When logging, make sure you don’t log sensitive information. This includes:

 

– security-sensitive information, such as passwords or encryption keys;

– financial information, such as credit card numbers;

– and personally identifiable information, such as full names, email addresses, and birth dates.

 

Failing to safeguard this information could land you in dire financial and legal troubles.

 

Make Your Logs Easy to Machine Parse

Even though the primary target audience for log messages is people, you might need to parse log entries for various reasons.

 

Unfortunately, you might struggle with this if your logs are plain-text messages. Parsing these might require complex—and brittle—regular expressions. It’s better to log in an easy-to-parse format from the beginning. The practice of doing this is called “structured logging.” Nowadays, a popular format for structured logging is JSON.

 

To leverage structured logging in Rails, you could use a library such as Lograge.

 

Beware of Performance Impacts

There will always be a small performance hit associated with logging—this is inevitable and not exclusive to Rails. But there are simple steps you can take to mitigate these impacts.

 

First, think about the way you use levels in your application. The debug level will always cause a bigger performance hit than fatal due to the number of strings being evaluated.

 

Also, too many calls to the logger on your code might cause a performance hit. Consider the following line of code:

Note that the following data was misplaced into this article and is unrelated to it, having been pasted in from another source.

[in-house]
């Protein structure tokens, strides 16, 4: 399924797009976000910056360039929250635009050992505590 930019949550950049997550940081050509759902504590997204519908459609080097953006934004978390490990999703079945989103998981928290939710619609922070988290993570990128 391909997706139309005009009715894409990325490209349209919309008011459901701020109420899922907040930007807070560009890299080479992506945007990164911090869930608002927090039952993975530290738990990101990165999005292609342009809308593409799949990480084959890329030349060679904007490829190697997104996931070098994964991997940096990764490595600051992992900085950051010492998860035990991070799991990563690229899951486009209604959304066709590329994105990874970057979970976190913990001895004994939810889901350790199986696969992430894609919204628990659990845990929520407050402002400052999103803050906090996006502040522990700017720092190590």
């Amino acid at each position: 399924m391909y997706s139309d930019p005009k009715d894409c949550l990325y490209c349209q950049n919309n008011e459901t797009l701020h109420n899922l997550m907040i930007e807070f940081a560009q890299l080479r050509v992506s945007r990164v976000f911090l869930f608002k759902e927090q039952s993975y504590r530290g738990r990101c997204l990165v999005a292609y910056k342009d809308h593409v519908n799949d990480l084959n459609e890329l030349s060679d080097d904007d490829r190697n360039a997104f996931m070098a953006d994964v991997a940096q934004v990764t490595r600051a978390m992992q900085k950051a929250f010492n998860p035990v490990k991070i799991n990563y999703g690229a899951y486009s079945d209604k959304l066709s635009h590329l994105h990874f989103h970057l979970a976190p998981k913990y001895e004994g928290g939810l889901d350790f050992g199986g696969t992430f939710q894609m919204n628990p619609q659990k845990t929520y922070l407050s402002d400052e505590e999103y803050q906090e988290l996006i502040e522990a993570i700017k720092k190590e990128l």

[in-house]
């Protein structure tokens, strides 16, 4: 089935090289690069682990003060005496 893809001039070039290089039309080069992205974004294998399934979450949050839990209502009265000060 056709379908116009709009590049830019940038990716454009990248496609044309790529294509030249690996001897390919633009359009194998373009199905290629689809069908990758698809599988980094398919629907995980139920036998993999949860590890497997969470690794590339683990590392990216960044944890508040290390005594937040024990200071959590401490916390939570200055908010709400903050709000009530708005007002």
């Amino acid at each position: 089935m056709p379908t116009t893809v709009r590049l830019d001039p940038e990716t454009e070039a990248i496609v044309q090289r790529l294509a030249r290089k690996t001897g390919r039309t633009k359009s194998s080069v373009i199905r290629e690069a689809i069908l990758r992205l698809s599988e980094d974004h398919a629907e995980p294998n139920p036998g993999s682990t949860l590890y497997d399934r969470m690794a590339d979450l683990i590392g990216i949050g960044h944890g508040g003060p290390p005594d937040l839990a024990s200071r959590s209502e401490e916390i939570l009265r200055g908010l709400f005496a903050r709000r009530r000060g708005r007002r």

logger.info "The result is #{expensive_calculation}"

 

The line above will incur a performance hit, even if the currently configured log level doesn’t allow info messages. This is because—aside from the call to a costly method—Ruby has to evaluate the string and perform concatenation.

 

In other languages, the solution is to check whether the desired level is included in the allowed output level before attempting to call.

 

Ruby allows a more elegant solution:

 

logger.info {"The result is #{expensive_calculation}"}

 

It might not look different, but it is. In the line above, we’re passing a block as an argument for the info method. Due to lazy evaluation, the contents of the block (including the costly computations) will only be executed if info is enabled.

 

Do More Than Just Put Out Fires

The importance of logging in software development is hard to overstate. If you want to achieve high-quality software, it’s essential to implement a proper logging strategy. Failing to do so is like driving through a highway blindfolded.

 

In today’s post, we offered an introductory guide to logging in Ruby on Rails and a list of best practices you can start employing right away. Some are Ruby/Ruby on Rails-centric, and others are applicable to different programming languages or platforms.

 

So what should your next steps be?

 

I’d advise you to leverage logging beyond mere troubleshooting. Sure, debugging and troubleshooting are the main and most obvious uses for logs. Logging offers invaluable help here.

 

But logging can also be used in more proactive ways. Instead of putting out fires, what if you could prevent them from starting in the first place?

 

 

Well, you can. Most software organizations nowadays generate enormous amounts of log data every day. These logs contain many valuable insights, but they’re lying there, dormant. By applying a log management solution such as SolarWinds® Loggly®, you can extract the knowledge stuck in your log files and put it to good use, transforming it into proactive insights to help you with the decision-making process.

 

 

 

This post was written by Carlos Schults. Carlos is a .NET software developer with experience in desktop and web development, and he’s now trying his hand at mobile. He has a passion for writing clean and concise code, and he’s interested in practices capable of helping you improve app health, such as code review, automated testing, and continuous build.